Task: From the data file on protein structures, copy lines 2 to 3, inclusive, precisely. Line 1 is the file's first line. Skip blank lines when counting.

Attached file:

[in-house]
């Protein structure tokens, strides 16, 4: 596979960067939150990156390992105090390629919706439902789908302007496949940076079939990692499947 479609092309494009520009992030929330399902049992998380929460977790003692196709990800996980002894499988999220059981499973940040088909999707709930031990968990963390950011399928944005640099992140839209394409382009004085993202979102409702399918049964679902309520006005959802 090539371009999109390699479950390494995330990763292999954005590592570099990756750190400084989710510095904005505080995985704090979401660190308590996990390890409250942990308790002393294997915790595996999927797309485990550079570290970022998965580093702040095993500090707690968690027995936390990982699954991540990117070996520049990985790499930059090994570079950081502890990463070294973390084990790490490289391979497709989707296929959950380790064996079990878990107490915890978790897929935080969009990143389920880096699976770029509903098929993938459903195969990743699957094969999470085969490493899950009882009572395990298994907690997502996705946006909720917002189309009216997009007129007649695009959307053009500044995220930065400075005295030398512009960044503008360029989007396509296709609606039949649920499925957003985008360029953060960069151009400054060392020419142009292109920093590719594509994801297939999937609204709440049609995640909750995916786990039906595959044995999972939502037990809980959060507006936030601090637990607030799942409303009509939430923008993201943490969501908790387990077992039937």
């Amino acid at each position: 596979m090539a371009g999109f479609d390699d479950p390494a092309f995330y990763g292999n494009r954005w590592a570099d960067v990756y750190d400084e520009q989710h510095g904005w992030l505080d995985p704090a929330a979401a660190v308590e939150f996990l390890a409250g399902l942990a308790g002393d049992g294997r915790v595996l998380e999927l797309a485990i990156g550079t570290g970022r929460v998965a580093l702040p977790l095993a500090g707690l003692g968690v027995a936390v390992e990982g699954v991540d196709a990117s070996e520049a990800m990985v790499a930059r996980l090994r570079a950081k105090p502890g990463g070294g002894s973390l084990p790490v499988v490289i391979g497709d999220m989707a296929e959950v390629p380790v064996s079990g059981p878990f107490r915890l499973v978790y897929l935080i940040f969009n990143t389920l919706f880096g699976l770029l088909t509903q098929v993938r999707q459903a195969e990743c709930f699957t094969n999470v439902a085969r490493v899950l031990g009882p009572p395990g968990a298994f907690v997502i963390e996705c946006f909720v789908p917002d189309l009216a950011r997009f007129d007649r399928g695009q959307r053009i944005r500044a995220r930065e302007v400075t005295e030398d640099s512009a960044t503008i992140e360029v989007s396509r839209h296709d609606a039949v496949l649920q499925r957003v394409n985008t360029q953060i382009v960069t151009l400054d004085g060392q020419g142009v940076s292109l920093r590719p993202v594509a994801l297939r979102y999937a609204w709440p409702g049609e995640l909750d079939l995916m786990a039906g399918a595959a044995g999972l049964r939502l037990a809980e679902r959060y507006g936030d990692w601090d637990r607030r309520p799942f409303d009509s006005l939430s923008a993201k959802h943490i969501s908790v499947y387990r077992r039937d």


């Protein structure tokens, strides 16, 4: 596979960067939150990156390992105090390629919706439902789908302007496949940076079939990692499947 479609092309494009520009992030929330399902049992998380929460977790003692196709990800996980002894499988999220059981499973940040088909999707709930031990968990963390950011399928944005640099992140839209394409382009004085993202979102409702399918049964679902309520006005959802 090539371009999109390699479950390494995330990763292999954005590592570099990756750190400084989710510095904005505080995985704090979401660190308590996990390890409250942990308790002393294997915790595996999927797309485990550079570290970022998965580093702040095993500090707690968690027995936390990982699954991540990117070996520049990985790499930059090994570079950081502890990463070294973390084990790490490289391979497709989707296929959950380790064996079990878990107490915890978790897929935080969009990143389920880096699976770029509903098929993938459903195969990743699957094969999470085969490493899950009882009572395990298994907690997502996705946006909720917002189309009216997009007129007649695009959307053009500044995220930065400075005295030398512009960044503008360029989007396509296709609606039949649920499925957003985008360029953060960069151009400054060392020419142009292109920093590719594509994801297939999937609204709440049609995640909750995916786990039906595959044995999972939502037990809980959060507006936030601090637990607030799942409303009509939430923008993201943490969501908790387990077992039937």
């Amino acid at each position: 596979m090539a371009g999109f479609d390699d479950p390494a092309f995330y990763g292999n494009r954005w590592a570099d960067v990756y750190d400084e520009q989710h510095g904005w992030l505080d995985p704090a929330a979401a660190v308590e939150f996990l390890a409250g399902l942990a308790g002393d049992g294997r915790v595996l998380e999927l797309a485990i990156g550079t570290g970022r929460v998965a580093l702040p977790l095993a500090g707690l003692g968690v027995a936390v390992e990982g699954v991540d196709a990117s070996e520049a990800m990985v790499a930059r996980l090994r570079a950081k105090p502890g990463g070294g002894s973390l084990p790490v499988v490289i391979g497709d999220m989707a296929e959950v390629p380790v064996s079990g059981p878990f107490r915890l499973v978790y897929l935080i940040f969009n990143t389920l919706f880096g699976l770029l088909t509903q098929v993938r999707q459903a195969e990743c709930f699957t094969n999470v439902a085969r490493v899950l031990g009882p009572p395990g968990a298994f907690v997502i963390e996705c946006f909720v789908p917002d189309l009216a950011r997009f007129d007649r399928g695009q959307r053009i944005r500044a995220r930065e302007v400075t005295e030398d640099s512009a960044t503008i992140e360029v989007s396509r839209h296709d609606a039949v496949l649920q499925r957003v394409n985008t360029q953060i382009v960069t151009l400054d004085g060392q020419g142009v940076s292109l920093r590719p993202v594509a994801l297939r979102y999937a609204w709440p409702g049609e995640l909750d079939l995916m786990a039906g399918a595959a044995g999972l049964r939502l037990a809980e679902r959060y507006g936030d990692w601090d637990r607030r309520p799942f409303d009509s006005l939430s923008a993201k959802h943490i969501s908790v499947y387990r077992r039937d």